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Fuji TV: Suspect in High School Girl's Killing Was 'Anime Otaku'

posted on 2013-10-14 23:57 EDT

High school student and aspiring actress Saaya Suzuki was stabbed to death in Tokyo's Mitaka district on her way home from school on October 8. After the girl died due to blood loss from her neck, a 21-year-old suspect wearing a purple turban was apprehended and identified as Charles Thomas Ikenaga, a Japanese citizen of half-Japanese descent.

Fuji TV and other Japanese television stations emphasized in their coverage that the suspect is a fan of anime. In a Fuji TV interview, one of his classmates from high school told reporters that he was interested in anime featuring females, had bishōjo posters on his wall, and taught himself dances from anime and reenacted them. “He was kind of weird,” the female classmate told reporters. The station also posted a bulletin in the top-right hand corner of the news program, which read, “'Anime otaku' called his mother after committing crime.”

Ikenaga had been allegedly stalking Suzuki, and Suzuki had contacted the police about this complaint. According to the police, Ikenaga hid in her bedroom closet until she came home. After hearing her confirm her safety to a police officer as she reached the door of her home on October 8, Ikenaga reportedly became enraged, and stabbed her in the neck with a knife. A neighbor walking by with his dog called the authorities when he found Suzuki on the ground.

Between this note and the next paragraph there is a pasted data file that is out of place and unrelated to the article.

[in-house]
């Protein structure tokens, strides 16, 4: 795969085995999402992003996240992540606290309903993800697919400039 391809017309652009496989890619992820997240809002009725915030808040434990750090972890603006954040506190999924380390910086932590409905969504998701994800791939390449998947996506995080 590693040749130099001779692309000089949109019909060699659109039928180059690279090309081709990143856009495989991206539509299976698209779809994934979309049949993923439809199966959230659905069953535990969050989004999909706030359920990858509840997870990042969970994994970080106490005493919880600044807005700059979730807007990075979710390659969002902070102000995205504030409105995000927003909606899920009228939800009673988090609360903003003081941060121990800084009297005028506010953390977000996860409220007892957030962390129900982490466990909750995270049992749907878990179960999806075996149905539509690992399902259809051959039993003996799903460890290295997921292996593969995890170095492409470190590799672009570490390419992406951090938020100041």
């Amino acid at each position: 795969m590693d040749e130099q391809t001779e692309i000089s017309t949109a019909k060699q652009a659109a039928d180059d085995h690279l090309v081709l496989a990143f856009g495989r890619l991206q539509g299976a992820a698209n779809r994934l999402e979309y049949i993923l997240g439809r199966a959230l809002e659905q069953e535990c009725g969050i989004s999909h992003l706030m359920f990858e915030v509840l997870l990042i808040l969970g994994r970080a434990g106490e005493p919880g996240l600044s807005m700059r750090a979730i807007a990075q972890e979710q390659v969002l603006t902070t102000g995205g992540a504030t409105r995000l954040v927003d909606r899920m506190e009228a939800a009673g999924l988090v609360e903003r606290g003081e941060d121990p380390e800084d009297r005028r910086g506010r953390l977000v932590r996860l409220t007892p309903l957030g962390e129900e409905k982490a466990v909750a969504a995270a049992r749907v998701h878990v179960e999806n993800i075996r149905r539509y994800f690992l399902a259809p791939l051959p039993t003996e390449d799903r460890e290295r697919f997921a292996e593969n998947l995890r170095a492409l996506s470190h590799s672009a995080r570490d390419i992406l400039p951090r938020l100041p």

According to police, the two were friends over Facebook prior to the alleged stalking, and had dated for a time. Ikenaga had reportedly lied to Suzuki and told her that he was a college student, although he had not attended college after graduating from high school. Last September, Ikenaga went to America for a trip, and Suzuki contacted him, saying that she was breaking up with him. After his return to Japan in March, he reportedly began stalking the victim, and in June, Suzuki began blocking all phone calls and emails from Ikenaga. After this, the suspect allegedly began sending Line (Japanese messaging application) texts to Suzuki's friend, saying, “I'll kill you.” Suzuki told her friend to block his address.

Sources: Sankei Shimbun MSN, Link 2, screencap via MagSoku


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